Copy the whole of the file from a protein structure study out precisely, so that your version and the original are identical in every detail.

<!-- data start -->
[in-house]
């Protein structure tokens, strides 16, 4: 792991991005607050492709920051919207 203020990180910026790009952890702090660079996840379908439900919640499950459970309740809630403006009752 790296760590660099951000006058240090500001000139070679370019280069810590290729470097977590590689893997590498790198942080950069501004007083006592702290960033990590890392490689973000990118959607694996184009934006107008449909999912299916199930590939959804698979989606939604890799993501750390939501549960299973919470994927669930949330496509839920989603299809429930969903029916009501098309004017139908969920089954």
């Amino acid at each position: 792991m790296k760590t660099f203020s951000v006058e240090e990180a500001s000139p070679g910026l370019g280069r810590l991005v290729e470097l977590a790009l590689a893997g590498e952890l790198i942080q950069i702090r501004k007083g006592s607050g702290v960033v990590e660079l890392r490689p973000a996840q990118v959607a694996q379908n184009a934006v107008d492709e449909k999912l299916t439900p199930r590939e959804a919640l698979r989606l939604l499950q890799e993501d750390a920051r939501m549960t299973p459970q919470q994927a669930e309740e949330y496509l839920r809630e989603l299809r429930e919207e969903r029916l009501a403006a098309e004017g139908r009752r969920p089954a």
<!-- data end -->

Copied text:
[in-house]
């Protein structure tokens, strides 16, 4: 792991991005607050492709920051919207 203020990180910026790009952890702090660079996840379908439900919640499950459970309740809630403006009752 790296760590660099951000006058240090500001000139070679370019280069810590290729470097977590590689893997590498790198942080950069501004007083006592702290960033990590890392490689973000990118959607694996184009934006107008449909999912299916199930590939959804698979989606939604890799993501750390939501549960299973919470994927669930949330496509839920989603299809429930969903029916009501098309004017139908969920089954």
């Amino acid at each position: 792991m790296k760590t660099f203020s951000v006058e240090e990180a500001s000139p070679g910026l370019g280069r810590l991005v290729e470097l977590a790009l590689a893997g590498e952890l790198i942080q950069i702090r501004k007083g006592s607050g702290v960033v990590e660079l890392r490689p973000a996840q990118v959607a694996q379908n184009a934006v107008d492709e449909k999912l299916t439900p199930r590939e959804a919640l698979r989606l939604l499950q890799e993501d750390a920051r939501m549960t299973p459970q919470q994927a669930e309740e949330y496509l839920r809630e989603l299809r429930e919207e969903r029916l009501a403006a098309e004017g139908r009752r969920p089954a």